5. You can never travel in the car by yourself if your child has a trach--We have never had nursing so all of Noah's care is my responsibility 24/7. With two older children, we are always on the go. Plus, Noah was constantly required to be at many appointments when he was younger. I really had no other choice than to travel alone with him. It was definitely a pain when he was hooked up to the vent because he always seemed to pull his circuits off. I made sure to keep him attached to his pulse ox and placed the ventilator so I could see the numbers. I also had a mirror that I used when he was backwards facing. Every time he pulled the circuit off, he was awake and the alarms were always false. I just found a good spot to pull off the road and reconnect him. Of course, traveling alone depends on the child's specific health issues. Some children need a lot of suctioning and some children are dependent on the ventilator and cannot breathe if it gets disconnected. In these cases, I would not travel alone. Again, consult your doctor on traveling tips.
6. You can't travel too far from home or your hospital--For us, this was never the case. Our first trip was to the beach when Noah was 7 months old. (3 months after being released from the hospital). Since then, we have been to Disney, the beach every year, the Wilderness at the Smokies Water park, and several other places. I always pack a lot of supplies, several extra of everything. Traveling long distances can be done, it just takes a lot of planning. The hardest part is figuring out how to set the vent up in these different hotel/condos. We make sure to take our long extension cords and our power strip.
7. You must have a full time nurse--We've never had nursing. Our insurance does not cover it. I'm not going to go into a lot of detail here because I've already blogged about this but it is definitely possible to take care of your trached child with no nurses. (See my blog on Nursing).
8. Your child will never have a normal life--Again, I'm not going into a lot of detail here because I've already blogged about this. (See my blog entitled Normal). I must say that Noah is as normal as you or I. He just needs help breathing at night and when he's sick. He goes everywhere we go and has all of the experiences that my girls had at his age.
9. Your child will have to be institutionalized--Unfortunately, this is what we were told when Noah was in the NICU. The doctors were baffled. They ran every test they could think of and everything came back normal. He had EEGs, EKGs, and tons of Xrays. Everything was normal. He had so much blood taken from him that he had to have 2 blood transfusions. There is nothing more horrifying to a parent to come in the NICU and see an IV in your child's head. Everyone around us was going home. Day after day beds were being emptied and there we sat, waiting for answers which would not come. "I don't know" became the doctors standard answer. Finally, after he had a seizure and was put on the ventilator, they were going to transfer him to Children's Hospital. The doctor came over to us, handed us a piece of paper and said that they thought that he had Ondine's Curse. She said in all her 40 years of being a doctor, she had only seen one case. She then went on to say that he would more than likely be institutionalized the rest of his life. Her parting words were for us to read the paper she gave us and she was going to leave us to process. I was in complete shock. I looked at the paper and it was one paragraph on CCHS. It was so complicated and very negative. At this point, I lost hope. I lived in a deep dark fog until he was finally moved to Children's and they were so encouraging. The day we got the diagnosis, all the doctors gathered around (which is never a good sign) and told us they had the test results back and it was CCHS. I immediately broke down because I had been reading things on the internet and after being told by that other doctor, I was thinking that he would not be able to live with us. Through my tears, I heard his new doctors say that everything would be ok. They told me he would live a normal life and be running around like a normal toddler. They said he could do anything he wanted to do (except maybe deep sea dive). I began to feel hope again. They were very honest and said it would be a long process to get him home. I remember saying "home?". They probably thought I was hard of hearing or something because he kept repeating the fact that Noah would come home. In our case, the doctor was wrong. They did not understand the disease and were not very educated. I think they underestimated us. For some, an institution is the only option. Some care is so involved that one person or even a whole family cannot handle doing it alone. In Noah's case, it just did not make any sense.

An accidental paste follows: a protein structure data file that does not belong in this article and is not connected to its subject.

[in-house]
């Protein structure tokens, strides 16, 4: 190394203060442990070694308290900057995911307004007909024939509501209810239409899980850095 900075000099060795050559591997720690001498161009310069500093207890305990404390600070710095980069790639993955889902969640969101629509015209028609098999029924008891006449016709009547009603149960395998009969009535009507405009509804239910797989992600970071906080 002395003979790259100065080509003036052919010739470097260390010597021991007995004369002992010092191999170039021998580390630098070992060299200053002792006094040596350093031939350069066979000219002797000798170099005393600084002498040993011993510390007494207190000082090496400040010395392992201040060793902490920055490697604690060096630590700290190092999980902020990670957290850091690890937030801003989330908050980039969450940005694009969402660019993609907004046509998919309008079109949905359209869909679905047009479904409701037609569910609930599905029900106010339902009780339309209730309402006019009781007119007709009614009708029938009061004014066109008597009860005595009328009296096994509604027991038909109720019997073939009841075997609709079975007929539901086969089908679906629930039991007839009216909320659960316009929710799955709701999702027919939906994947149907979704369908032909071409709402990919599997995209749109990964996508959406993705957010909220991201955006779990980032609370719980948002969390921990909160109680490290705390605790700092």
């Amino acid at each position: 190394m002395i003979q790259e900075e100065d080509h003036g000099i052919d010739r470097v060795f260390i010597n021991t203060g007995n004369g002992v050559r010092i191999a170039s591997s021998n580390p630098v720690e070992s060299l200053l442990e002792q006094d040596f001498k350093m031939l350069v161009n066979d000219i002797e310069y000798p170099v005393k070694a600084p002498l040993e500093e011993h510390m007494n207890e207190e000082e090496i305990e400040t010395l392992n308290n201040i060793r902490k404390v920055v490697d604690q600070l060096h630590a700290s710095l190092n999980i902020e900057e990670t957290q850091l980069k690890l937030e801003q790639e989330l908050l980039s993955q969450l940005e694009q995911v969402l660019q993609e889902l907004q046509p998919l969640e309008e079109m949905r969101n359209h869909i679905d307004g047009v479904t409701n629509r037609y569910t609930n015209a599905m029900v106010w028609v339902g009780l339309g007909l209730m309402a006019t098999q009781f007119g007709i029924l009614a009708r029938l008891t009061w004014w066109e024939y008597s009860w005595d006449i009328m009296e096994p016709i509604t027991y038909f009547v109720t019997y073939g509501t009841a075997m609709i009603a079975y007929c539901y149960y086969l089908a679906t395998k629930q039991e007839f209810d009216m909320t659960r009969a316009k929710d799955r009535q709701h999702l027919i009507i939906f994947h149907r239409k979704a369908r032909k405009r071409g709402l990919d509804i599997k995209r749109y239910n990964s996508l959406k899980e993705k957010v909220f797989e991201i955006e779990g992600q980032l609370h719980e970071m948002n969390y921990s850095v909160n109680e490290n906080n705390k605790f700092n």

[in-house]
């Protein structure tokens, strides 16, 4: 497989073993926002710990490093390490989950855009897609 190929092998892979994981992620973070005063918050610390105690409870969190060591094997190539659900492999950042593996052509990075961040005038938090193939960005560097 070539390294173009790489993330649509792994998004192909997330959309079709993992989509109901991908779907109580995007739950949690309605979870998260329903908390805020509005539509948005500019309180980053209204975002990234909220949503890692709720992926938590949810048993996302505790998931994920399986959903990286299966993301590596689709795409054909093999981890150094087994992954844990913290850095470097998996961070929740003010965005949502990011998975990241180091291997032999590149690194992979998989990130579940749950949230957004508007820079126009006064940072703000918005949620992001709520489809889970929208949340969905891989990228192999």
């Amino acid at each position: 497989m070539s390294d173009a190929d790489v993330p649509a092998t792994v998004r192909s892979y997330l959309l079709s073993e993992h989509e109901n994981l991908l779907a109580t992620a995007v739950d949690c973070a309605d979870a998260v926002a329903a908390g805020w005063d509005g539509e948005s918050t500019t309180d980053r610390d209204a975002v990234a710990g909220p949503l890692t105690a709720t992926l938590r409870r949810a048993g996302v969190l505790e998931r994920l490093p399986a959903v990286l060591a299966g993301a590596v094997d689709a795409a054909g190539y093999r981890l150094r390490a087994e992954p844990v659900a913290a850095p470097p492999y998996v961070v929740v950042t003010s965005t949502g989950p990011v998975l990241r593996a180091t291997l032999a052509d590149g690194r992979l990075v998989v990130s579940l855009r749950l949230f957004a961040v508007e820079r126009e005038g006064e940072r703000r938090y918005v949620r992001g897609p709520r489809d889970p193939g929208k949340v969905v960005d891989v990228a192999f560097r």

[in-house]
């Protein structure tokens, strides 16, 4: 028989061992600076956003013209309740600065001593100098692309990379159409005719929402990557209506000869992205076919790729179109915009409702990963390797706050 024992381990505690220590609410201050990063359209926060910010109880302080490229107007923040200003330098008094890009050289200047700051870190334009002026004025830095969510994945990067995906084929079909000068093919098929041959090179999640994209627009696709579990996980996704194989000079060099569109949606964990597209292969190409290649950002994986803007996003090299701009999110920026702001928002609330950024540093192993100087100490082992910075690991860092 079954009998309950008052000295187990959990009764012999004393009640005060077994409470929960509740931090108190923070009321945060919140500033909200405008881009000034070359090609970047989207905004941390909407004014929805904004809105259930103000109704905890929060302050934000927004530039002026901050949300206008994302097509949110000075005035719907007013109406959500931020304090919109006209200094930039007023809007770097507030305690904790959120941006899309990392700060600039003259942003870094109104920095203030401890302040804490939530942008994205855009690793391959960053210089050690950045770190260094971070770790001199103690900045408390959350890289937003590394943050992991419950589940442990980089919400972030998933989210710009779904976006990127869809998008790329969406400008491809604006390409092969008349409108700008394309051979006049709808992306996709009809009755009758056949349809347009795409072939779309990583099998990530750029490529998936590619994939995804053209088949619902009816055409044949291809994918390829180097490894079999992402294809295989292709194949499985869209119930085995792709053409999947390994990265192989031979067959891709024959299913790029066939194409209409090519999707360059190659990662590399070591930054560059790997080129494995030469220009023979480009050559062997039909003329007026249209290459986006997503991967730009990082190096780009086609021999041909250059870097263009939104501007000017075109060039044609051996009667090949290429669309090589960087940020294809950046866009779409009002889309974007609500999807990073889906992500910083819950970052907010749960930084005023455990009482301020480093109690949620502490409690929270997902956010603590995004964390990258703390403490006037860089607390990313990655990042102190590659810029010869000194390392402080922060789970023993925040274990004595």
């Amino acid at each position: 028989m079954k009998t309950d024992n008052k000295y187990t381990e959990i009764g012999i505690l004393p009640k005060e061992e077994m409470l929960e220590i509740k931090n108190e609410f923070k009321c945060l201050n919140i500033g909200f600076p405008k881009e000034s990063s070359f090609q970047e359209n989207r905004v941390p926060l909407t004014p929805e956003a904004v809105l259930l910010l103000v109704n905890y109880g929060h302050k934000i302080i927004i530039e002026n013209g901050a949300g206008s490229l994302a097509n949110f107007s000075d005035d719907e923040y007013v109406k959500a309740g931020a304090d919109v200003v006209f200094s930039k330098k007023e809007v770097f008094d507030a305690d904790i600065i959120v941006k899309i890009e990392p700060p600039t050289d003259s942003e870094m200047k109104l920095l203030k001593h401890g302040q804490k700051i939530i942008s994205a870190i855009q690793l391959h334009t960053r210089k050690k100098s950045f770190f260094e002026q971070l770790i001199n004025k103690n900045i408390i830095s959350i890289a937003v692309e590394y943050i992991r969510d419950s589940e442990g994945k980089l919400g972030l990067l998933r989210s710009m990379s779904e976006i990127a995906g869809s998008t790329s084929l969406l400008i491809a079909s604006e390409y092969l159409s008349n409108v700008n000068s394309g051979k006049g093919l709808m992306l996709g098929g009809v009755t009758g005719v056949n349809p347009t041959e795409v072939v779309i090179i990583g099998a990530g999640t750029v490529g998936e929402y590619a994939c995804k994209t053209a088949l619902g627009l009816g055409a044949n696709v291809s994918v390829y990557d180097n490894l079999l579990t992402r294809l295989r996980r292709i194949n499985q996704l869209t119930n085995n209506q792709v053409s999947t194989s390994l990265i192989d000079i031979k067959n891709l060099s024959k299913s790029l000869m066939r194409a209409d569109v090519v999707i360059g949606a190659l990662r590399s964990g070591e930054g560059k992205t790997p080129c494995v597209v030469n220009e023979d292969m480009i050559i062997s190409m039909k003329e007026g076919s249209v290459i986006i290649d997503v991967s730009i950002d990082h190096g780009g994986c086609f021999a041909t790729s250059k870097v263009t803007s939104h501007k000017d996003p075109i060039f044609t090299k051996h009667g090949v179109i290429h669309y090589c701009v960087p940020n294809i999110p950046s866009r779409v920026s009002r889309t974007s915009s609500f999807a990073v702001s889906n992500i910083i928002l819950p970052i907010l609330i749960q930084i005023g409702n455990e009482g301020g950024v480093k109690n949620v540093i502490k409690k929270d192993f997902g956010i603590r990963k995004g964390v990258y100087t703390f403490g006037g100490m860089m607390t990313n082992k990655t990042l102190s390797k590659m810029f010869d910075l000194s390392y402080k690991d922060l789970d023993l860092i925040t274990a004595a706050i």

Living with a trach is certainly different. The main thing is know what to do in an emergency situation. (trach plug or decannulation-when the trach comes out accidentally). It is important to know how to clean the trach site and prevent infections. Other than that, it is not complicated at all. My main goal is for people to see that the trach is no big deal. It's really no different than someone using an inhaler or a shot for diabetes. Don't be scared of it just because it's something you don't see every day.